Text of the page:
A survey of more than 250 IT professionals from cloud storage provider TwinStrata has found that more than half of organisations have at least half their data as inactive, taking up valuable storage space.
The report defines inactive or passive data as data which has been untouched for 60 days, and found that 56% of those polled had more than half their data inactive. A quarter (22%) of respondents added that three quarters of their stored data was inactive.
Digging down further into the survey data the researchers found that 59% of companies who stored more than a petabyte of data had more than half of that data inactive – a slight increase. “Given the rate at which data creation overall has increased, we expect these numbers to grow,” the report notes.
There were other interesting findings in the report. Storage area networks (SAN) are the most popular places to store inactive data (53%), closely followed by network-attached storage (51%). These were far ahead of less expensive, more archaic methods such as disk-based backup (42%) and tapes (36%). Private and public cloud got 19% and 13% share respectively.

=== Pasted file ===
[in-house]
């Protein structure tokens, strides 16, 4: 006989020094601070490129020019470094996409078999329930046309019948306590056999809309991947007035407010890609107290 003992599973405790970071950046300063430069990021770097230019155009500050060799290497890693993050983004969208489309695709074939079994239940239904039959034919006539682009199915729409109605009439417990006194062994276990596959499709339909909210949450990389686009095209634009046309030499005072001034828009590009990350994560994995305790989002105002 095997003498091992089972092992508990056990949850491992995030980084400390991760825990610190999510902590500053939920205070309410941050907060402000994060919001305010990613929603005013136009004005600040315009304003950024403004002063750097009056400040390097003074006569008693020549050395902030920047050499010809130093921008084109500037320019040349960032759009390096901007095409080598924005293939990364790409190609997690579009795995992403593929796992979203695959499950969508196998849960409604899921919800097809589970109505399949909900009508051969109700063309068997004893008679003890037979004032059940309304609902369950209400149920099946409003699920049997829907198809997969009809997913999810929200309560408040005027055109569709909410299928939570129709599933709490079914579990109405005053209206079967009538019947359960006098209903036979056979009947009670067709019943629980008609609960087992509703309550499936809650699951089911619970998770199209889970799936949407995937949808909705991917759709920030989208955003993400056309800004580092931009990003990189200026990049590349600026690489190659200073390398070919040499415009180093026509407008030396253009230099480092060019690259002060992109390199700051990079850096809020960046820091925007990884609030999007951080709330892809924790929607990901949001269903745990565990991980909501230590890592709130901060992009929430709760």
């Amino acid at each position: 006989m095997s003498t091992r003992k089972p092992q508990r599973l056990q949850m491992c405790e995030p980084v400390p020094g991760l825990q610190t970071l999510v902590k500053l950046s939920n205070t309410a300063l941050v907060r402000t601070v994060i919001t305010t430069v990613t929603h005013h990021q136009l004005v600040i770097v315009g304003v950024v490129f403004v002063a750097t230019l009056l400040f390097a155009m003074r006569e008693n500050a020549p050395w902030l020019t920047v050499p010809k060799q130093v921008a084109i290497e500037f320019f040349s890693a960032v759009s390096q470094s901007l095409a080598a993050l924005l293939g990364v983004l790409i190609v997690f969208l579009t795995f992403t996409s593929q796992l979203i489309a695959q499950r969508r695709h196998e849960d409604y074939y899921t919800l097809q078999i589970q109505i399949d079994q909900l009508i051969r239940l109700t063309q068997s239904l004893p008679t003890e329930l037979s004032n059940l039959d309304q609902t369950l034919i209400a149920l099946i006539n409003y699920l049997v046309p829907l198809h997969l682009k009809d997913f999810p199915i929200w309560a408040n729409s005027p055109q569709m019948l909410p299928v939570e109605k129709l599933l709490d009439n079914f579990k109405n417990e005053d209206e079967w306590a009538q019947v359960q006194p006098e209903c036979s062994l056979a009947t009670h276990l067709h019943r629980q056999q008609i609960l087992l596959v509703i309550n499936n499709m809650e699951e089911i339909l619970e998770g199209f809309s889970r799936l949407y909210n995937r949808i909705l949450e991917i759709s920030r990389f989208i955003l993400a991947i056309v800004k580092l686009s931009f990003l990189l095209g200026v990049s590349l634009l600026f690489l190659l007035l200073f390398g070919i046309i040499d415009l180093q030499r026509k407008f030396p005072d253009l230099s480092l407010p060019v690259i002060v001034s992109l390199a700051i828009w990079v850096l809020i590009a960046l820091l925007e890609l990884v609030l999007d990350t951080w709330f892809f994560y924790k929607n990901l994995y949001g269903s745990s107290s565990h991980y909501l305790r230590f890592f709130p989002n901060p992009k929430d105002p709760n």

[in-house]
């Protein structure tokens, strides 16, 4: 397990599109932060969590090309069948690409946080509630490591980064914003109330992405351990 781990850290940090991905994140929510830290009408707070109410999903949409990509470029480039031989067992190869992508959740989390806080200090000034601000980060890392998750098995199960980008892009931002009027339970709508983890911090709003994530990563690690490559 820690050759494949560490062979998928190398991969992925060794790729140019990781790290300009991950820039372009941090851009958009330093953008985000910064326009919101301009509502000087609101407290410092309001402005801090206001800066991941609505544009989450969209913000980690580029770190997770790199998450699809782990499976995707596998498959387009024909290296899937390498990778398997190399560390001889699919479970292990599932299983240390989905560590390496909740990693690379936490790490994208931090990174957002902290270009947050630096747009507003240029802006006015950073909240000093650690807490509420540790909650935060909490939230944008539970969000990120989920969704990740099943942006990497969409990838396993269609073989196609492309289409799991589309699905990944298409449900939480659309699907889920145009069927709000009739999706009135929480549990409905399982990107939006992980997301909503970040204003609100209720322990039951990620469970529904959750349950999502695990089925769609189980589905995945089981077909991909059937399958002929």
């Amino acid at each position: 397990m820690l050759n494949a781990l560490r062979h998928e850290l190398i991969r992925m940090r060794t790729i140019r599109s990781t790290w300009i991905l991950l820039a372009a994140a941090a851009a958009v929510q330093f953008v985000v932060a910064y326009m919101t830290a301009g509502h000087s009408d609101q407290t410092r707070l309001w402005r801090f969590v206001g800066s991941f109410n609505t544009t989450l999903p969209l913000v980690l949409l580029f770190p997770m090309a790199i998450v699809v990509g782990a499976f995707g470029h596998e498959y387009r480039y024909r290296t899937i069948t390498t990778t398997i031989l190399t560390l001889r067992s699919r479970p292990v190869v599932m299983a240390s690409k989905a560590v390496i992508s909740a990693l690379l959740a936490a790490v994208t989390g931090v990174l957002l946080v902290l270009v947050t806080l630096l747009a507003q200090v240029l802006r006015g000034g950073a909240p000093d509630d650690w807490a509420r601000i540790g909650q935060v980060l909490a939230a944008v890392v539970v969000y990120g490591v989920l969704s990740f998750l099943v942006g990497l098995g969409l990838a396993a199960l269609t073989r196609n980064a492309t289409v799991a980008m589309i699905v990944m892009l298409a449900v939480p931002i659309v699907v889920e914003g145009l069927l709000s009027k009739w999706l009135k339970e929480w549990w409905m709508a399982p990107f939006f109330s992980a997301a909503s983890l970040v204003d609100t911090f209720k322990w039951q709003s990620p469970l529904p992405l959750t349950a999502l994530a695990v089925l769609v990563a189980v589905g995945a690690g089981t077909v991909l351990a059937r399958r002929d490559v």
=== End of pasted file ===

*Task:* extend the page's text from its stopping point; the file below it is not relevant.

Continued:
Perhaps less surprisingly, SAN is used more extensively by large-employee companies. 89% of firms with more than 1000 employees deployed SAN to store their data, compared with just 16% of organisations with 100 workers or less. The opposite effect can be noticed with private and public cloud; 37% (private) and 39% (public) for <100 employee firms compared with 25% and 32% respectively.
“Considering the need for performance and accessibility with primary data, it is not surprising to see that so many organisations rely on SANs and NAS for day-to-day business,” the report observes. Similarly, the most popular option when companies run out is to simply buy more (79%), as opposed to deleting unused data (52%) – which is at odds with the amount of inactive data out there – or replacing their existing system with a bigger and better model.
Of course there are plenty of cloud storage options out there at the moment, with even Apple entering the market in recent months. New players like CloudGOO andOneBigDrive offer compatibility for consumers to fuse all their cloud storage accounts together – but if this TwinStrata report is anything to go by, organisations and consumers should think about spring cleaning their current accounts.